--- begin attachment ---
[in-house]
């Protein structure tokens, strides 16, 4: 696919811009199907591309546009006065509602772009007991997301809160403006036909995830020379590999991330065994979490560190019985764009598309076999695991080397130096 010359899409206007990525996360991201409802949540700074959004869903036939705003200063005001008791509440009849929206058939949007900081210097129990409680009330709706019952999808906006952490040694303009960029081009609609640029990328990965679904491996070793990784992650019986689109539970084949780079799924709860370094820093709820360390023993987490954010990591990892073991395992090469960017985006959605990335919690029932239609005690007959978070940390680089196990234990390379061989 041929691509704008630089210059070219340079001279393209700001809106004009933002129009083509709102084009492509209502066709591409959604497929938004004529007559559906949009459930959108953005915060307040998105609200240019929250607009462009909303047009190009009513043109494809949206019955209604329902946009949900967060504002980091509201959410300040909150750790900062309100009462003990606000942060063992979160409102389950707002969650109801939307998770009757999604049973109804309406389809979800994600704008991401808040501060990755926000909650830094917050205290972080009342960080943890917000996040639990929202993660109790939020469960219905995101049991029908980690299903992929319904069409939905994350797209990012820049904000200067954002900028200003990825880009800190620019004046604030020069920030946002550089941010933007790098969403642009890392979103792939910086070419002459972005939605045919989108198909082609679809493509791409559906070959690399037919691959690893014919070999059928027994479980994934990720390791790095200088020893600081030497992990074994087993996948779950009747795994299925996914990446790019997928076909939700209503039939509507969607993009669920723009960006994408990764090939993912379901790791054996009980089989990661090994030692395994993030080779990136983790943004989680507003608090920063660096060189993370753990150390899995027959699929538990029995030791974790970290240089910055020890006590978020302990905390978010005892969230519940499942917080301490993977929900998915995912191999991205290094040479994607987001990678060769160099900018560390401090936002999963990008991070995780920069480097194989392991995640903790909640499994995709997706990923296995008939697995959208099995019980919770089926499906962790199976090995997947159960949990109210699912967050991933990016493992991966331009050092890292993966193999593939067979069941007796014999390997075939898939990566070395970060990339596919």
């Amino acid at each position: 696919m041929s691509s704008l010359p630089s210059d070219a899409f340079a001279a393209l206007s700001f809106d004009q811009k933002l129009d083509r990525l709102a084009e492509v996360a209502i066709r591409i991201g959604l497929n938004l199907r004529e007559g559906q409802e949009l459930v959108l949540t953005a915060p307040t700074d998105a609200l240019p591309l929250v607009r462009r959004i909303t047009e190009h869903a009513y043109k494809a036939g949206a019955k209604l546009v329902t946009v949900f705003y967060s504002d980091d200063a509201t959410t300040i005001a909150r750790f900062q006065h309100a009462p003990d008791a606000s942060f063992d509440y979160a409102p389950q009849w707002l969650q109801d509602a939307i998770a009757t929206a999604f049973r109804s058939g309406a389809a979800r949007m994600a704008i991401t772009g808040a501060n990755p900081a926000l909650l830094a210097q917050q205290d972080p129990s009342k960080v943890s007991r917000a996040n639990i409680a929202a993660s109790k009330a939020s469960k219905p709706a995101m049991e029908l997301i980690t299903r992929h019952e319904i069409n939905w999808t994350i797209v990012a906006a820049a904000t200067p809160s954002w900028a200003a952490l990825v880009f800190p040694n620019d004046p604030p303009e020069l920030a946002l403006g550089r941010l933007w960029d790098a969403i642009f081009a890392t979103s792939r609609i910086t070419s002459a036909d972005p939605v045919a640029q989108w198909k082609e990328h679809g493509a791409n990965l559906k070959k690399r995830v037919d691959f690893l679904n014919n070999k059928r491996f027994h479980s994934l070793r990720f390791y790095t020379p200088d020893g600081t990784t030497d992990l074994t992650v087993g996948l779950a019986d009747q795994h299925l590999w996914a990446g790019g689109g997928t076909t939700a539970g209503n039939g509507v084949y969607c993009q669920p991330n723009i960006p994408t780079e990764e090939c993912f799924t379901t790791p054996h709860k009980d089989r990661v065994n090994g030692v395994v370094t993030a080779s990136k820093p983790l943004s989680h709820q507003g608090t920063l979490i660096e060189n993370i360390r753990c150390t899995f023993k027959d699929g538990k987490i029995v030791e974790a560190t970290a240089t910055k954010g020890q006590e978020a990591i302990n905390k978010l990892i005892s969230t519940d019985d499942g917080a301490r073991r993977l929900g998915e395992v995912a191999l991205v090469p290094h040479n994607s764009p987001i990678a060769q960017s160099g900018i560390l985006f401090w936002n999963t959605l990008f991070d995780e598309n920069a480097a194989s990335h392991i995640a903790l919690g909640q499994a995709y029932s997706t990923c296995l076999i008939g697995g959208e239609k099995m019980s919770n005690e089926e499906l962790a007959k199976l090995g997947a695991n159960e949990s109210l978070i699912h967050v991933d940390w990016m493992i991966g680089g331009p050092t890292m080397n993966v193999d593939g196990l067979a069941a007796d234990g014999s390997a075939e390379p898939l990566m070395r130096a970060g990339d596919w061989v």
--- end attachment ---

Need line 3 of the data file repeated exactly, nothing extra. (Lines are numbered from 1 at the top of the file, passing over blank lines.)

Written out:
């Amino acid at each position: 696919m041929s691509s704008l010359p630089s210059d070219a899409f340079a001279a393209l206007s700001f809106d004009q811009k933002l129009d083509r990525l709102a084009e492509v996360a209502i066709r591409i991201g959604l497929n938004l199907r004529e007559g559906q409802e949009l459930v959108l949540t953005a915060p307040t700074d998105a609200l240019p591309l929250v607009r462009r959004i909303t047009e190009h869903a009513y043109k494809a036939g949206a019955k209604l546009v329902t946009v949900f705003y967060s504002d980091d200063a509201t959410t300040i005001a909150r750790f900062q006065h309100a009462p003990d008791a606000s942060f063992d509440y979160a409102p389950q009849w707002l969650q109801d509602a939307i998770a009757t929206a999604f049973r109804s058939g309406a389809a979800r949007m994600a704008i991401t772009g808040a501060n990755p900081a926000l909650l830094a210097q917050q205290d972080p129990s009342k960080v943890s007991r917000a996040n639990i409680a929202a993660s109790k009330a939020s469960k219905p709706a995101m049991e029908l997301i980690t299903r992929h019952e319904i069409n939905w999808t994350i797209v990012a906006a820049a904000t200067p809160s954002w900028a200003a952490l990825v880009f800190p040694n620019d004046p604030p303009e020069l920030a946002l403006g550089r941010l933007w960029d790098a969403i642009f081009a890392t979103s792939r609609i910086t070419s002459a036909d972005p939605v045919a640029q989108w198909k082609e990328h679809g493509a791409n990965l559906k070959k690399r995830v037919d691959f690893l679904n014919n070999k059928r491996f027994h479980s994934l070793r990720f390791y790095t020379p200088d020893g600081t990784t030497d992990l074994t992650v087993g996948l779950a019986d009747q795994h299925l590999w996914a990446g790019g689109g997928t076909t939700a539970g209503n039939g509507v084949y969607c993009q669920p991330n723009i960006p994408t780079e990764e090939c993912f799924t379901t790791p054996h709860k009980d089989r990661v065994n090994g030692v395994v370094t993030a080779s990136k820093p983790l943004s989680h709820q507003g608090t920063l979490i660096e060189n993370i360390r753990c150390t899995f023993k027959d699929g538990k987490i029995v030791e974790a560190t970290a240089t910055k954010g020890q006590e978020a990591i302990n905390k978010l990892i005892s969230t519940d019985d499942g917080a301490r073991r993977l929900g998915e395992v995912a191999l991205v090469p290094h040479n994607s764009p987001i990678a060769q960017s160099g900018i560390l985006f401090w936002n999963t959605l990008f991070d995780e598309n920069a480097a194989s990335h392991i995640a903790l919690g909640q499994a995709y029932s997706t990923c296995l076999i008939g697995g959208e239609k099995m019980s919770n005690e089926e499906l962790a007959k199976l090995g997947a695991n159960e949990s109210l978070i699912h967050v991933d940390w990016m493992i991966g680089g331009p050092t890292m080397n993966v193999d593939g196990l067979a069941a007796d234990g014999s390997a075939e390379p898939l990566m070395r130096a970060g990339d596919w061989v």